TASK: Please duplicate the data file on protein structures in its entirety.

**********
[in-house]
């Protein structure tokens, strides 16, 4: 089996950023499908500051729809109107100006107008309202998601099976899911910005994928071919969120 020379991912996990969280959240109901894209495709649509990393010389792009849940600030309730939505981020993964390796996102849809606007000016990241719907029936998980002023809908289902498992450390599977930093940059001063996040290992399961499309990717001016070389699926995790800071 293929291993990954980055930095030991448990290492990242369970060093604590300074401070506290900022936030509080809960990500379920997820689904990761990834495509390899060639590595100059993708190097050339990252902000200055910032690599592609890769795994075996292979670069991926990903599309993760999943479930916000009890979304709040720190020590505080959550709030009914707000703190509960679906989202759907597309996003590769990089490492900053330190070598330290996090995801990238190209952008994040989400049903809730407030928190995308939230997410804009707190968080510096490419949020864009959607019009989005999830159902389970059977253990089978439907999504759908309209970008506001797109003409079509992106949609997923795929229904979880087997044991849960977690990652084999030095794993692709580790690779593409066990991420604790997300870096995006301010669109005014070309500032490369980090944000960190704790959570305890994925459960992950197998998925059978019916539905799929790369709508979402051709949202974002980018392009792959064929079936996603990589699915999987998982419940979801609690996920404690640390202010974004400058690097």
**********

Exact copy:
[in-house]
């Protein structure tokens, strides 16, 4: 089996950023499908500051729809109107100006107008309202998601099976899911910005994928071919969120 020379991912996990969280959240109901894209495709649509990393010389792009849940600030309730939505981020993964390796996102849809606007000016990241719907029936998980002023809908289902498992450390599977930093940059001063996040290992399961499309990717001016070389699926995790800071 293929291993990954980055930095030991448990290492990242369970060093604590300074401070506290900022936030509080809960990500379920997820689904990761990834495509390899060639590595100059993708190097050339990252902000200055910032690599592609890769795994075996292979670069991926990903599309993760999943479930916000009890979304709040720190020590505080959550709030009914707000703190509960679906989202759907597309996003590769990089490492900053330190070598330290996090995801990238190209952008994040989400049903809730407030928190995308939230997410804009707190968080510096490419949020864009959607019009989005999830159902389970059977253990089978439907999504759908309209970008506001797109003409079509992106949609997923795929229904979880087997044991849960977690990652084999030095794993692709580790690779593409066990991420604790997300870096995006301010669109005014070309500032490369980090944000960190704790959570305890994925459960992950197998998925059978019916539905799929790369709508979402051709949202974002980018392009792959064929079936996603990589699915999987998982419940979801609690996920404690640390202010974004400058690097």